The French oil major cited a number of divergences on the approach to climate change, including the API's support for methane emissions deregulation

Total WC Laurent Vincenti

Total launched a strategic shift towards decarbonisation in May 2020 (Credit: Wikimedia Commons/Laurent Vincenti)

French oil major Total has dropped its membership of the American Petroleum Institute (API), citing “certain divergences” between the pair’s positions on climate issues.

The company said it reached the decision not to renew its membership for 2021 following a detailed analysis of the US trade organisation’s climate policies, finding only partial alignment with its own strategy.

Total, along with several of its European peers, last year launched a strategic shift focused on carbon reduction, and has committed to reaching net-zero emissions by 2050.

“As part of our climate ambition made public in May 2020, we are committed to ensuring, in a transparent manner, that the industry associations of which we are a member adopt positions and messages that are aligned with those of the group in the fight against climate change,” said Total chief executive Patrick Pouyanné.

“This transparency responds to our stakeholders’ expectations, as well as being an essential guarantee of the credibility of our strategy. The group acknowledges the API’s considerable contribution, for over a century, to the development of our industry.”


Total lists climate issues behind American Petroleum Institute departure

Total raised three key issues it said impacted its decision. These were: the API’s support for the rollback of US regulation on methane emissions, its membership of a group opposed to electric vehicle subsidies, and “differing positions” on the carbon pricing principle.

The French company added that the API’s support in recent elections of political candidates who had supported the US’ withdrawal from the Paris Agreement had further influenced its decision.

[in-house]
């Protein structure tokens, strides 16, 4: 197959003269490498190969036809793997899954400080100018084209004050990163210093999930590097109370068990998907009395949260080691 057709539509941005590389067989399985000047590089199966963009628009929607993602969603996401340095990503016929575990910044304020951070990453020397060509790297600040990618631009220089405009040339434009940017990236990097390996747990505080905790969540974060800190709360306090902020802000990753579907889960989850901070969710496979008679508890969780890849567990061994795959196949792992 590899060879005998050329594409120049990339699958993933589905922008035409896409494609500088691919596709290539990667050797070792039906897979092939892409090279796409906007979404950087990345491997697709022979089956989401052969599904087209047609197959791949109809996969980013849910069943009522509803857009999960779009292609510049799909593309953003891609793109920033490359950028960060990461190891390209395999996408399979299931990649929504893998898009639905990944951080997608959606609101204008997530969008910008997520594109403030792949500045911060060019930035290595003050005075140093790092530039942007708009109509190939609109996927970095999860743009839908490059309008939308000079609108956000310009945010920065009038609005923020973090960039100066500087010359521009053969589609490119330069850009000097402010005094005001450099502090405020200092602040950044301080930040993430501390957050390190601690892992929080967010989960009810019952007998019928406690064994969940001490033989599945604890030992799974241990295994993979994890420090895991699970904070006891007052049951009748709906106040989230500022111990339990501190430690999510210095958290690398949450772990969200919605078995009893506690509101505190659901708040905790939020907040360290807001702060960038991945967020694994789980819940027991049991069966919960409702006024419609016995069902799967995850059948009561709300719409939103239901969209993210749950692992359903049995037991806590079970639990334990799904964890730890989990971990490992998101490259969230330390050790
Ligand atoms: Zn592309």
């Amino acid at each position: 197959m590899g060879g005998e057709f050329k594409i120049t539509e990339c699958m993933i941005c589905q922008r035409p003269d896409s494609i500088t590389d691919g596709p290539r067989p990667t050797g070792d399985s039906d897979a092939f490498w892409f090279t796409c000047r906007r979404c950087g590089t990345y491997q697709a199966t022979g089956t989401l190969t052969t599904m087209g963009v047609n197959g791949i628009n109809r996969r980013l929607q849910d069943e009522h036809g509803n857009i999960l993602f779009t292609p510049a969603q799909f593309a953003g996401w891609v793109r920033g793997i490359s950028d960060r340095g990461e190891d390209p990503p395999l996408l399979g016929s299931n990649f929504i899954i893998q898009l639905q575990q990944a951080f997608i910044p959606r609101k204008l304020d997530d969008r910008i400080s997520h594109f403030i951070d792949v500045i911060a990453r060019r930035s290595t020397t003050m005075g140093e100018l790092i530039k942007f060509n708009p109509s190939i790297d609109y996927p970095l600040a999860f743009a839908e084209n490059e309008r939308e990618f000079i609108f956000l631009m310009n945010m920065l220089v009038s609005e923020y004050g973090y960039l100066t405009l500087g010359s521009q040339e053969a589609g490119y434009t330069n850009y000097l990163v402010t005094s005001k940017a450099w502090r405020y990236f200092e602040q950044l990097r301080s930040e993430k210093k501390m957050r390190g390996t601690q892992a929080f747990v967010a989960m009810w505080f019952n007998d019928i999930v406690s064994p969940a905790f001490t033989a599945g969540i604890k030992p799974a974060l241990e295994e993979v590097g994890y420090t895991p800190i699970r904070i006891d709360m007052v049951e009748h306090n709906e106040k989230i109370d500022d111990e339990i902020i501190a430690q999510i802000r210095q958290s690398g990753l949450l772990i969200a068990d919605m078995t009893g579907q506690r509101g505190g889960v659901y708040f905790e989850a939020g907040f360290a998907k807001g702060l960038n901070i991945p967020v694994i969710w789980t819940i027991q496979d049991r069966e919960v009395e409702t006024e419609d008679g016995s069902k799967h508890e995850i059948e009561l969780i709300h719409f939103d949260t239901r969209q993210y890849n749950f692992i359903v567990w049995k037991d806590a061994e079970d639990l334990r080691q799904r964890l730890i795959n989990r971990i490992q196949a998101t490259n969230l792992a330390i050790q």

Responding on Twitter, the API thanked Total for its past membership, and said “the world’s energy & environmental challenges are large enough that many different approaches are necessary to solve them & we benefit from a diversity of views”.

It added: “As a member-driven org [sic], we don’t support subsidizing energy because it distorts the market & ultimately proves harmful to consumers. Our focus continues to be on taking meaningful action & shaping policy to reduce emissions & ensure access to affordable, reliable energy.”

Last year, soon after making its own net-zero commitment, UK oil major BP decided to quit three US trade associations – American Fuel and Petrochemical Manufacturers (AFPM), Western States Petroleum Association (WSPA) and Western Energy Alliance (WEA).

At the time, it said it would “actively monitor” its relationships of five other trade groups – including the API – which it found to be only partially aligned with its new approach, and had communicated “clear expectation” over the terms of its continued membership.

BP promised another review of its membership with these organisations after two years, potentially setting the scene for another high-profile departure from the powerful US oil and gas lobbyist.